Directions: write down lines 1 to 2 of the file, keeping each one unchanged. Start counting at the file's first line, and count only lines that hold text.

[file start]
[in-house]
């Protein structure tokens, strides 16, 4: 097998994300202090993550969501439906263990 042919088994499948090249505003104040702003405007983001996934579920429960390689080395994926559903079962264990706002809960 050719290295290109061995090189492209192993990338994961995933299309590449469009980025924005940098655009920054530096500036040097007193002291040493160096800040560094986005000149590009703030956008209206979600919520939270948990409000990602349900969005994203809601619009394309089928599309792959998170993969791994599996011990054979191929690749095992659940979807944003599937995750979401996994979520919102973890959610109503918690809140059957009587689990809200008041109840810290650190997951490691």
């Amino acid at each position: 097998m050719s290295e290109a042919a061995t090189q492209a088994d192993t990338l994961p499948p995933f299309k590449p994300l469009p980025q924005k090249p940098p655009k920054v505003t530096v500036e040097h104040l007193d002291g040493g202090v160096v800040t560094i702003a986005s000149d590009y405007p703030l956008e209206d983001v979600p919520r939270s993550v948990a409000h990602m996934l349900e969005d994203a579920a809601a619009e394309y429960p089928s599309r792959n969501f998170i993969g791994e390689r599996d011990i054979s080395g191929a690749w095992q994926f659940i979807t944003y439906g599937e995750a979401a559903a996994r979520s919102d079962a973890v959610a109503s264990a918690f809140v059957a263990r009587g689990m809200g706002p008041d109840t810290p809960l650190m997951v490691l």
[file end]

[in-house]
């Protein structure tokens, strides 16, 4: 097998994300202090993550969501439906263990 042919088994499948090249505003104040702003405007983001996934579920429960390689080395994926559903079962264990706002809960 050719290295290109061995090189492209192993990338994961995933299309590449469009980025924005940098655009920054530096500036040097007193002291040493160096800040560094986005000149590009703030956008209206979600919520939270948990409000990602349900969005994203809601619009394309089928599309792959998170993969791994599996011990054979191929690749095992659940979807944003599937995750979401996994979520919102973890959610109503918690809140059957009587689990809200008041109840810290650190997951490691």